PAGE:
Chainsaws, music, laughter fill the air on second day of ice festival
Chilly and cloudy, but not uncomfortable made for a perfect weather report Saturday as thousands of residents and visitors attended the eighth annual Carved in Ice festival.
Dozens of intricate ice carvings in Diamond Park that were sponsored by area businesses showed signs of succumbing to the 51-degree day, but Kristen Kane, event coordinator, was not worried.
“It’s a little warm, but it’s chilly enough,” Kane said. “(The ice carvings) will hold up throughout the event.”
Dena Martinez, event chairwoman, said smaller ice sculptures could not be set out due to the temperatures, but more people were expected to attend because of the mild weather.
She said six alcohol vendors; 15 food trucks; several free kids activities in the Holly Pointe building; the Oscar Mayer Weinermobile; free cornhole; fire tables and fire pits placed throughout the festival; a chili cookoff; a hot dog eating contest; and other features of Carved In Ice brought out everyone who was suffering from cabin fever and was ready to have some fun.
“It’s nice to get out of the house in February,” Martinez said. “We are so happy Butler supports our event and we appreciate all the businesses that make it possible.”
New this year was the “Carved In Icing” competition at the Butler Art Center, in which those with a sweet tooth paid $5 to sample goodies from four local bakeries.
They then vote on which sweets they thought were best.
Also new this year was the presence of Friends of the Bantam Jeep. Volunteers brought about a dozen Jeeps to the festival for people to peruse.
Stephen Shiring and Bob Paroli, Bantam Jeep Heritage Festival committee members, said the group brought the Jeeps to promote the festival, raise awareness of Butler’s status as home of the Jeep’s invention and to support Carved In Ice.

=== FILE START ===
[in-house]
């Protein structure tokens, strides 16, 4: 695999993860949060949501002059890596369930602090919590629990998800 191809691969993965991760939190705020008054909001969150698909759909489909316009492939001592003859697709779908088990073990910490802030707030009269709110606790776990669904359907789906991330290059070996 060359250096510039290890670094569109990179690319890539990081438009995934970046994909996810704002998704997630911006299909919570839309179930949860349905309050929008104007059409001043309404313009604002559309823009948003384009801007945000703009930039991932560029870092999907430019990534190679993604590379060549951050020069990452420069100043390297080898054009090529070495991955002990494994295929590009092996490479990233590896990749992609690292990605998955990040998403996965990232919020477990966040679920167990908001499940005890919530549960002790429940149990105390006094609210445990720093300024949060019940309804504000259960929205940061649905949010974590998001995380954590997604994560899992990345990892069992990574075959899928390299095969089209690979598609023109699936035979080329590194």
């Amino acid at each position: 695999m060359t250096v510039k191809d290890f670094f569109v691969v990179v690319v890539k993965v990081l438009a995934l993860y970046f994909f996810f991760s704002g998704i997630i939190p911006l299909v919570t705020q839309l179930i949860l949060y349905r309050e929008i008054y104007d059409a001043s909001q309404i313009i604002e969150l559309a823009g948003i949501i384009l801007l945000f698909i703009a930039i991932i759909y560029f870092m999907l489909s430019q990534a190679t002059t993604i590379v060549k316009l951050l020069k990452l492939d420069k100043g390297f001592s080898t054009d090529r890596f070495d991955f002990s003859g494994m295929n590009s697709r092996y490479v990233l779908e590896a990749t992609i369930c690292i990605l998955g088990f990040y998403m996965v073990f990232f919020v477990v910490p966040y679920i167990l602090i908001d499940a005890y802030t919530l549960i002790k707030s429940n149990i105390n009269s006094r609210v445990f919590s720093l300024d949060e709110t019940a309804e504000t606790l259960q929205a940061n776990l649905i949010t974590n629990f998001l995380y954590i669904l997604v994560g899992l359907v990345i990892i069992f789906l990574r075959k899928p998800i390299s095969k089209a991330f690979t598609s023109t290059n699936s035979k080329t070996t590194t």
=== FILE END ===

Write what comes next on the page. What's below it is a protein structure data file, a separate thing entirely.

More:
Michael Grosse, of Butler, brought his children to Carved in Ice, and his daughter, Kezia, 10, particularly enjoyed one ice carving near the fountain in Diamond Park.
“(The festival is) really amazing, and I like the slide,” she said of the sliding board made completely of ice.
She said having events like Carved in Ice is important for the people of Butler.
“People can come and enjoy their families and the time they have with them,” Kezia said.
Her brother, Aizek, 12, said his favorite ice carving was Abraham Lincoln, as he is a history buff who particularly enjoys reading about the Civil War.
Their father tries to bring his kids to Carved In Ice every year to observe the intricate and sparkling carvings.
“I think it’s just a good way for the kids to appreciate art in a different medium than what they’re used to,” Michael said. “There’s a certain fragility to it.”
Tina Claypoole, of Butler, has enjoyed Carved In Ice for the last two years with her little daughter, Olivia, 2.
“It gives families something to do,” said Claypoole.
She also visited the festival on Friday night, where she sat on her favorite carving, the angel-sing chair.
“Last night, that thing was huge,” Claypoole said of the slightly more diminutive chair.
Hannah Galbreath, of Butler, attended her second Carved In Ice festival Saturday.
Her favorite carving was the St. Bernard dog, sponsored by Whispering Winds Boarding Kennel.
“I like to see what organizations participate,” Galbreath said.
She said festivals like Carved In Ice are good for Butler.
“It increases community involvement and gets people from outside of the city to come in,” Galbreath said.
Kimberly Scialdone, of Pittsburgh, was feeling emotional at the event as she carried around pictures of her late mother with the Weinermobile in various locations where the unusual and popular vehicle has stopped over the years.
“We saw it in so many cities,” Scialdone said. “It was kind of our thing.”
A line formed from the Weinermobile — which was parked on South Main Street outside the Butler Art Center — to the Sons of Italy building.
Several fans sang the “I wish I were an Oscar Mayer Weiner” jingle while waiting to have their picture taken with the ketchup- and mustard-colored Weinermobile.
Carey Bailey, of Rochester, Beaver County, pulled the bucket and shovel needed by Beauty and Enchilada, a miniature horse and miniature donkey, respectively, from Glade Run Adventures in Zelienople.
Bailey explained the two little equines are therapy animals at Glade Run, where caring for them teaches troubled children social skills and other lessons.
Two volunteers led the patient and petite animals up the sidewalk outside NexTier Bank as parents encouraged their young children to pet them.
“We’re getting the word out about Glade Run,” Bailey said.
Ramon Scott, an 84-year-old Vietnam veteran, came from Pittsburgh with his wife, Kathleen, to experience Carved In Ice.
“It’s pretty fabulous,” Ramon said as he gazed at the ice sculptures.
His favorite was “Triple Dog Dare,” which showed a boy with his tongue stuck to a flagpole.
Kathleen summed up the thoughts of everyone who came to Carved In Ice on Saturday.
“You can’t do this in July or August,” she said.